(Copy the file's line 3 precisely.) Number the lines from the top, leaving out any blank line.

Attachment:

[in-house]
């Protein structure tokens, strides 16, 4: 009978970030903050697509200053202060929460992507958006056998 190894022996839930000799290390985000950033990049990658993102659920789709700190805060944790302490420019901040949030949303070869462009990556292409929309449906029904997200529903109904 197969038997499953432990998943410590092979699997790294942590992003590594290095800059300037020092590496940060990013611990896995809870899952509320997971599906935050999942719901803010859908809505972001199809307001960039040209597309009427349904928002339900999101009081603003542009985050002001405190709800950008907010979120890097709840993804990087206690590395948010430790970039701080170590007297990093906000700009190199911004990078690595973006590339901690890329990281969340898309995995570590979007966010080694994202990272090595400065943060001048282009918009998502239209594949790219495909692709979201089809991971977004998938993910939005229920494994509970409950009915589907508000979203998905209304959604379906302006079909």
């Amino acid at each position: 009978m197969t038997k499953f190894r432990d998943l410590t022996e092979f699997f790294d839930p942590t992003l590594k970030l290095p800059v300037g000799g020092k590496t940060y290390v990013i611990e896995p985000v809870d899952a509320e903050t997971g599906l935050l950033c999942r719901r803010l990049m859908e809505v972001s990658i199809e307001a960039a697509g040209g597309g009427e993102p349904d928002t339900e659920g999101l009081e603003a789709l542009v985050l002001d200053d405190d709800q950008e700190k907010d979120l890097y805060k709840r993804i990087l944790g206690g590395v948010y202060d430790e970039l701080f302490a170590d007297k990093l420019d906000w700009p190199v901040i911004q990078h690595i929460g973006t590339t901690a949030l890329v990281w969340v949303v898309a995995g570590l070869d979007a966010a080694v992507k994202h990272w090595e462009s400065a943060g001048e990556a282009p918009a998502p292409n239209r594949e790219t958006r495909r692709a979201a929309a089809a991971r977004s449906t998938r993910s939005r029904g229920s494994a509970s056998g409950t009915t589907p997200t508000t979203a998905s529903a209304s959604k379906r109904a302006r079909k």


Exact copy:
């Amino acid at each position: 009978m197969t038997k499953f190894r432990d998943l410590t022996e092979f699997f790294d839930p942590t992003l590594k970030l290095p800059v300037g000799g020092k590496t940060y290390v990013i611990e896995p985000v809870d899952a509320e903050t997971g599906l935050l950033c999942r719901r803010l990049m859908e809505v972001s990658i199809e307001a960039a697509g040209g597309g009427e993102p349904d928002t339900e659920g999101l009081e603003a789709l542009v985050l002001d200053d405190d709800q950008e700190k907010d979120l890097y805060k709840r993804i990087l944790g206690g590395v948010y202060d430790e970039l701080f302490a170590d007297k990093l420019d906000w700009p190199v901040i911004q990078h690595i929460g973006t590339t901690a949030l890329v990281w969340v949303v898309a995995g570590l070869d979007a966010a080694v992507k994202h990272w090595e462009s400065a943060g001048e990556a282009p918009a998502p292409n239209r594949e790219t958006r495909r692709a979201a929309a089809a991971r977004s449906t998938r993910s939005r029904g229920s494994a509970s056998g409950t009915t589907p997200t508000t979203a998905s529903a209304s959604k379906r109904a302006r079909k």